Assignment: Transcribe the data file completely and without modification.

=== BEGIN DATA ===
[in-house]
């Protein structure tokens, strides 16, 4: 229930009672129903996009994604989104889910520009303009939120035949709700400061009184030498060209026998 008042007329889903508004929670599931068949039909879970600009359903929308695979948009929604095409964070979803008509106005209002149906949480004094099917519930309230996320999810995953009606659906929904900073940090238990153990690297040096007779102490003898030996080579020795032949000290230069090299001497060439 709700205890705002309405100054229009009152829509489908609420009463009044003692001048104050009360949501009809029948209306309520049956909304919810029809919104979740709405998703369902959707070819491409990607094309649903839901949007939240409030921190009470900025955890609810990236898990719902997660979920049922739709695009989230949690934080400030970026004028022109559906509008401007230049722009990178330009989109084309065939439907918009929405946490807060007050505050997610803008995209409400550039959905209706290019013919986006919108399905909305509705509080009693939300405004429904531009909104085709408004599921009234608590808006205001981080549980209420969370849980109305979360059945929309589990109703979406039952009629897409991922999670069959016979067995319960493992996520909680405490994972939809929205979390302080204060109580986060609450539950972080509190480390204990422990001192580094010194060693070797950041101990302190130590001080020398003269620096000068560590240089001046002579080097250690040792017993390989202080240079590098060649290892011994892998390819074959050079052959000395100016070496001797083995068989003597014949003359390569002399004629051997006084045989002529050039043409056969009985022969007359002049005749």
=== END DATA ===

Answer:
[in-house]
């Protein structure tokens, strides 16, 4: 229930009672129903996009994604989104889910520009303009939120035949709700400061009184030498060209026998 008042007329889903508004929670599931068949039909879970600009359903929308695979948009929604095409964070979803008509106005209002149906949480004094099917519930309230996320999810995953009606659906929904900073940090238990153990690297040096007779102490003898030996080579020795032949000290230069090299001497060439 709700205890705002309405100054229009009152829509489908609420009463009044003692001048104050009360949501009809029948209306309520049956909304919810029809919104979740709405998703369902959707070819491409990607094309649903839901949007939240409030921190009470900025955890609810990236898990719902997660979920049922739709695009989230949690934080400030970026004028022109559906509008401007230049722009990178330009989109084309065939439907918009929405946490807060007050505050997610803008995209409400550039959905209706290019013919986006919108399905909305509705509080009693939300405004429904531009909104085709408004599921009234608590808006205001981080549980209420969370849980109305979360059945929309589990109703979406039952009629897409991922999670069959016979067995319960493992996520909680405490994972939809929205979390302080204060109580986060609450539950972080509190480390204990422990001192580094010194060693070797950041101990302190130590001080020398003269620096000068560590240089001046002579080097250690040792017993390989202080240079590098060649290892011994892998390819074959050079052959000395100016070496001797083995068989003597014949003359390569002399004629051997006084045989002529050039043409056969009985022969007359002049005749």